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Archive for January 12th, 2013

South Africa bolsters its troops in Bangui

Posted by African Press International on January 12, 2013

JOHANNESBURG,  – South Africa has deployed 200 troops in the strife-torn Central African Republic (CAR), which some see not simply as an e ffort to assist CAR’s army but also as a move to counter French military influence in the region.

The deployment comes as rebel groups – acting together under the Séléka coalition – make rapid territorial gains in CAR. Since December 2012, rebels have seized key towns and mining areas in the absence of any significant resistance from CAR’s national army. According to reports, they are poised just outside the capital, Bangui.

The rebels’ gains have been accompanied by reports of widespread looting and violence among a poor and vulnerable population, creating fears of a burgeoning humanitarian crisis.

But South Africa’s troop deployment was “coincidental to the context”, South African National Defence Force (SANDF) spokesperson Siphiwe Dlamini told IRIN. He said the soldiers’ purpose is to train CAR’s defence forces rather than engage rebel fighters.

Military cooperation agreement

South African presidential spokesperson Mac Maharaj said in a statement on 6 January that President Jacob Zuma had “authorized” the deployment of 400 soldiers between 2 January 2013 and 31 March 2018, as part of a military cooperation agreement. The authorization means the South African force could be doubled at short notice, without any procedural delays.

South Africa and CAR signed a military cooperation agreement in 2007, which was renewed for a further five years in December 2012. That agreement is providing CAR’s army with an array of military training, from infantry, artillery and special forces training to logistics and driving courses, as well as “refurbishment” of military infrastructure in Bouar and Bangui. South Africa’s military has also supported disarmament, demobilization and reintegration (DDR) programmes, and it assisted in CAR’s 2011 elections.

After the signing of the military cooperation agreement – and before the recent deployment – the numbers of SANDF personnel had fluctuated by between 20 and 46 soldiers, Dlamini said.

He declined to comment on any operational or equipment details, but said that according to rules of engagement, South African troops could act in self-defence and also “protect property we [ South Africa] have there.”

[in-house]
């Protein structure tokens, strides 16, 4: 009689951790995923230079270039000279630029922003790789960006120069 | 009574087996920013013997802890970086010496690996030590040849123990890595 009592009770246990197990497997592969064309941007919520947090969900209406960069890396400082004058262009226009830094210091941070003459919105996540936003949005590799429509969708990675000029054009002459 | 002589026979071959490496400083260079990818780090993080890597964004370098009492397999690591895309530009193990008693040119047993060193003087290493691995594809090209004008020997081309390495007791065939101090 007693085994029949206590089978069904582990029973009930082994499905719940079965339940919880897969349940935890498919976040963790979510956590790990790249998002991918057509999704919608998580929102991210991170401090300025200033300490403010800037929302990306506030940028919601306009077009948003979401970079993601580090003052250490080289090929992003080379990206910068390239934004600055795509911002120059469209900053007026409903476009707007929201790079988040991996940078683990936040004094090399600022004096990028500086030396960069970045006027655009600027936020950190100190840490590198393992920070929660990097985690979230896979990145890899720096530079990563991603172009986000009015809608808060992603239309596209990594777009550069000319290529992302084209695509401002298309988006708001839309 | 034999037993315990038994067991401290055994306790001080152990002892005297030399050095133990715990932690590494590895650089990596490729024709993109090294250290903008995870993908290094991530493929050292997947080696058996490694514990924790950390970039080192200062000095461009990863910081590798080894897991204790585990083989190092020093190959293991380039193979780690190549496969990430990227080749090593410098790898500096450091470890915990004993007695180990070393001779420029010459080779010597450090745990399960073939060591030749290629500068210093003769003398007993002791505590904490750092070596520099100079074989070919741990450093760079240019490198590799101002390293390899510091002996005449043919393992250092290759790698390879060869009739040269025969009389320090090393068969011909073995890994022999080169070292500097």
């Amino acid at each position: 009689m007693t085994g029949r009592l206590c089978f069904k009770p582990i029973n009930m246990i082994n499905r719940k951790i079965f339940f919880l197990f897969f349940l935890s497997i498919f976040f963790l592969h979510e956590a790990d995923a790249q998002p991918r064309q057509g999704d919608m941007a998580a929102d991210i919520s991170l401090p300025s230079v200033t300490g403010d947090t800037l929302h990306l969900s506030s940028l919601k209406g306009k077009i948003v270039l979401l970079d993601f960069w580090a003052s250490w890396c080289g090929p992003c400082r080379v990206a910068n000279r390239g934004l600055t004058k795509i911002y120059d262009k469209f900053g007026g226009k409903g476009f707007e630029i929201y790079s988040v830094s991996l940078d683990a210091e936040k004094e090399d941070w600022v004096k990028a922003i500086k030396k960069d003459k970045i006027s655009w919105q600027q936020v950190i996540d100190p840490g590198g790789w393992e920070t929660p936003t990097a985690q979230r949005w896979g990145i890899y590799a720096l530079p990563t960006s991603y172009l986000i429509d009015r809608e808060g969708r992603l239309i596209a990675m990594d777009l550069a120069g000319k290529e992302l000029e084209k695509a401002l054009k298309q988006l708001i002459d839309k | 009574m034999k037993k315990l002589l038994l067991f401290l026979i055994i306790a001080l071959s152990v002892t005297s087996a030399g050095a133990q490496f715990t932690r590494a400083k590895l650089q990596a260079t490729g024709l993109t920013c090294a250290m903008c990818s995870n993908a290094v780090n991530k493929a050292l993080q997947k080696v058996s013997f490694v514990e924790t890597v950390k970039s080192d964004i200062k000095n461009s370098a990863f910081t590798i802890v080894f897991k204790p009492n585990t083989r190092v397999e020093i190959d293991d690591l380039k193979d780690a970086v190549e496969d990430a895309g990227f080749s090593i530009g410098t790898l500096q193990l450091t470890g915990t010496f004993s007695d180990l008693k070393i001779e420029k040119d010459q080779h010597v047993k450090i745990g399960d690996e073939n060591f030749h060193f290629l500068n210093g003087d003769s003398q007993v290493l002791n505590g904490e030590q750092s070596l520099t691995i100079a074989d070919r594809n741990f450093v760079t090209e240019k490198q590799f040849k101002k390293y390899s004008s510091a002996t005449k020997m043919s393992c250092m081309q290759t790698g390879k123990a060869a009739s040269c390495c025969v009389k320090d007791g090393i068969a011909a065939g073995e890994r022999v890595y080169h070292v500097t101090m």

In February 2011, the South African government said, in a written reply to an opposition party parliamentary question, “South Africa’s involvement in the security of the Central African Republic followed President Francois Bozize’s request to South Africa to assist the Central African Republic’s Defence Force to upgrade their military capabilities.” A SANDF special forces unit was also provided for “VIP protection to President Bozize.”

Bolstering military presence

A host of other countries are also bolstering their military presence in CAR after the rebels’ recent successes.

Ugandan troops, with the support of US special forces, are operating in the country in pursuit of Lord’s Resistance Army (LRA) leader Joseph Kony. About 100 US special forces have been advising and coordinating the fight against Kony for more than a year, operating in CAR, the Democratic Republic of Congo (DRC), South Sudan and Uganda; the majority are thought to be in CAR. US President Barrack Obama has reportedly ordered an additional “standby security force” of 50 troops to CAR owing to the “deteriorating security situation”.

About 500 troops from Economic Community of Central African States – the majority of them from neighbouring Chad – are also in the country. Chad’s government has reportedly pledged a further 2,000 troops to support Bozize’s government. Bozize came to power in a 2003 coup supported by Chad’s President Idriss Deby; he has been elected twice since, although the 2011 poll was dismissed by opposition parties as fraudulent.

However, it was France’s recent move to boost its troops in CAR from 250 to 600 that may have provoked South Africa’s increase in its own military presence, David Zoumenou, a senior conflict analyst at the Pretoria-based Institute for Security Studies (ISS), told IRIN.

Since CAR achieved its independence from France in 1960, the former colonial power has maintained an almost continuous military presence in the country. France’s habit of stationing troops in its former colonies has always been a contentious issue for the African Union (AU) and its predecessor, the Organisation of African Unity (OAU).